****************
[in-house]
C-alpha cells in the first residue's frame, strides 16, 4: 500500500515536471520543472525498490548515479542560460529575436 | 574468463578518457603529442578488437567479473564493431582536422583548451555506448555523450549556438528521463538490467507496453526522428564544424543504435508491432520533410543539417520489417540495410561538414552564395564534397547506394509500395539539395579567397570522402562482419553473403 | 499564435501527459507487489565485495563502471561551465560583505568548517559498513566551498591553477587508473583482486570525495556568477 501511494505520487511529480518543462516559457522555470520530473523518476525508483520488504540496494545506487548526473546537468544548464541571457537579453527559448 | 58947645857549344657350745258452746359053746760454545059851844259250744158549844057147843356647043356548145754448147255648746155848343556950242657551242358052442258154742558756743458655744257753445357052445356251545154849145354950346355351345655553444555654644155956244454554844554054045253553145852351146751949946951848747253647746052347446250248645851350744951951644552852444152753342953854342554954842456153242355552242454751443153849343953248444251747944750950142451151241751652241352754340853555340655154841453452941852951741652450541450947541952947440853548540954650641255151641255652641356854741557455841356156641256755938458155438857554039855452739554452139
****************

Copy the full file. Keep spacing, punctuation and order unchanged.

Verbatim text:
[in-house]
C-alpha cells in the first residue's frame, strides 16, 4: 500500500515536471520543472525498490548515479542560460529575436 | 574468463578518457603529442578488437567479473564493431582536422583548451555506448555523450549556438528521463538490467507496453526522428564544424543504435508491432520533410543539417520489417540495410561538414552564395564534397547506394509500395539539395579567397570522402562482419553473403 | 499564435501527459507487489565485495563502471561551465560583505568548517559498513566551498591553477587508473583482486570525495556568477 501511494505520487511529480518543462516559457522555470520530473523518476525508483520488504540496494545506487548526473546537468544548464541571457537579453527559448 | 58947645857549344657350745258452746359053746760454545059851844259250744158549844057147843356647043356548145754448147255648746155848343556950242657551242358052442258154742558756743458655744257753445357052445356251545154849145354950346355351345655553444555654644155956244454554844554054045253553145852351146751949946951848747253647746052347446250248645851350744951951644552852444152753342953854342554954842456153242355552242454751443153849343953248444251747944750950142451151241751652241352754340853555340655154841453452941852951741652450541450947541952947440853548540954650641255151641255652641356854741557455841356156641256755938458155438857554039855452739554452139